For someone like me with fibromyalgia winter is the worst time of year. The stiffness, joint pain and seasonal depression make me feel miserable this time a year. So, “What’s so great about the winter?”
Ask any one and you will see that most have very fond memories of making a snowman; skating, skiing down slopes, and having grandpa read them a book by the warmth of the fireplace. They may tell you that winter is “fun,” despite its hardships.
The once-noisy chipmunks and groundhogs lie quietly curled in their burrows, asleep until warmer weather comes. The geese and ducks have long since left southward for sun and warmth. The insects are stilled by the cold. Don’t be fooled.
When standing quietly in the woods or the yard, one can hear the tiny Birds chirping. The footprints in the snow reveal that weasels, rabbits, foxes and deer are out in search of food. Beneath the frozen ponds fishes are still swimming. Under the snow, the fallen leaves, hard soil, bark of trees, porch steps, in barns and deserted buildings, there is life still awaiting for spring. Insects and spiders develop some kind of antifreeze proteins a chemical trick to survive extreme temperatures. A whole other world three inches deep under the forest floor. Organisms are transforming leaves into gases and nutrients. Natural recycling by green plants to manufacture food and oxygen. How magnificent!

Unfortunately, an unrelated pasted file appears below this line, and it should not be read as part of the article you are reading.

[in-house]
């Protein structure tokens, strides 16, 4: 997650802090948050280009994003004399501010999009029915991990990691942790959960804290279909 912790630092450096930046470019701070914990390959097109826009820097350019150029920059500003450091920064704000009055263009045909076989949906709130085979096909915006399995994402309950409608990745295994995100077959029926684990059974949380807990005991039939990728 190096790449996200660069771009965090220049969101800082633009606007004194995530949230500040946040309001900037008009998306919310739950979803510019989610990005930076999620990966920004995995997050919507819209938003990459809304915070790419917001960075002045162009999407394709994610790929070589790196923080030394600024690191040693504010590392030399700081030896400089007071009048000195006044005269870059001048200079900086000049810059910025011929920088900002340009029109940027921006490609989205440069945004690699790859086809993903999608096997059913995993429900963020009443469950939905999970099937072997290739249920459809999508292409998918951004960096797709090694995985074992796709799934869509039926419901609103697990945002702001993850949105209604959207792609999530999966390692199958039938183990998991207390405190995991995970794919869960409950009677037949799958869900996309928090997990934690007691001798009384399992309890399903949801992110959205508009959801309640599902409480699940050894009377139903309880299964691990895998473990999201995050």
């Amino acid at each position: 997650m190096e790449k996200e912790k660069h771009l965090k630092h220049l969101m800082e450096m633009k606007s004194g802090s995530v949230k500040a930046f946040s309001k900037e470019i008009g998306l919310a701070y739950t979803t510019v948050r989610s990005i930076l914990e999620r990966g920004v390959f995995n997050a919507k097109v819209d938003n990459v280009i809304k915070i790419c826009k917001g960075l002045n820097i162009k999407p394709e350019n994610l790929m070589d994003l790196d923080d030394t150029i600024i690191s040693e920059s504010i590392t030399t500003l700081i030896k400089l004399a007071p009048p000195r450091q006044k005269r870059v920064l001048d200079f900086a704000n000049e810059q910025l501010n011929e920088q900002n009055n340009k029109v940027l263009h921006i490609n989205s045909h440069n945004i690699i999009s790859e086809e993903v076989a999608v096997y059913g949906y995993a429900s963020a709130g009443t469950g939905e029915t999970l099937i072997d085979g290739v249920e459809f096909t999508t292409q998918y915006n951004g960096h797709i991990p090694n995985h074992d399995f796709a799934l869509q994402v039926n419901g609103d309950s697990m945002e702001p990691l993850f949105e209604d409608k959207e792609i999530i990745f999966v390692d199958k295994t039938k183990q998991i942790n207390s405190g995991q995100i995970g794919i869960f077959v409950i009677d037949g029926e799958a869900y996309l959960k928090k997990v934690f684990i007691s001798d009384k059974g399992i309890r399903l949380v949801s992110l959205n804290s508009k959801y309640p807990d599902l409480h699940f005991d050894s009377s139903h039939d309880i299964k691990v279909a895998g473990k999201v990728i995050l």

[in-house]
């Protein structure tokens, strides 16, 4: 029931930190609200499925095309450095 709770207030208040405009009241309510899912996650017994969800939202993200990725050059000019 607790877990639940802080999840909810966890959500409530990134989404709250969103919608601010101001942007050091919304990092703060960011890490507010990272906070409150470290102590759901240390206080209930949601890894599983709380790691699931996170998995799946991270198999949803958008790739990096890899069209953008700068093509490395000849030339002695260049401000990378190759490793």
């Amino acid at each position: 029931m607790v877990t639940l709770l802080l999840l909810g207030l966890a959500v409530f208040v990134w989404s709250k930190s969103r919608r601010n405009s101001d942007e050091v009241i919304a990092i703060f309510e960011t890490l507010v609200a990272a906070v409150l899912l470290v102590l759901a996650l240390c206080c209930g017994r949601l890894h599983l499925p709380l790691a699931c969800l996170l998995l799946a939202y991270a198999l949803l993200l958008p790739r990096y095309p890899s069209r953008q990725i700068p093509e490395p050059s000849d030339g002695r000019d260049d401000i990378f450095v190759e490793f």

Even to this day, snow—its origin, flake growth, and design—staggers the mind of scientist. Snow crafted from the water vapor in the air. Temperature, humidity, and barometric pressure help sculpture them. A snowflake may be composed of a hundred delicate ice crystals in a variety of beautiful designs. One cubic foot may contain Ten million snowflakes. No two snowflakes are alike. Snow has great air-holding potential, making it an excellent insulator.
The amazing freezing power of water is awesome. It shouldn't be able to float. Yet, the water expands molecules trap air forming chunks of ice that float forming an insulating layer that protects the water and safeguards the living things underneath. Scientists have found that snow makes a sound inaudible to humans but very annoying to them when trying to use sonar to track migrating salmon.
So even in extreme pain during this time a year. I can't stop thinking about the positive effects, importance and charm of winter.
To whom are we indebted for winter charm? The Bible psalmist wrote: “It was you [Jehovah God] that set up all the boundaries of the earth; summer and winter—you yourself formed them.” (Ps. 74:17)“The pouring rain descends, and the snow . . . [and] actually saturates the earth and makes it produce and sprout, and seed is actually given to the sower and bread to the eater.” (Isaiah 55:10) For many of earth’s inhabitants, the water they drink and the food they eat, and even the electricity they use, may be directly or indirectly a result of tapping “the storehouse of the snow.” Thank God, then, for these fantastic winter wonders.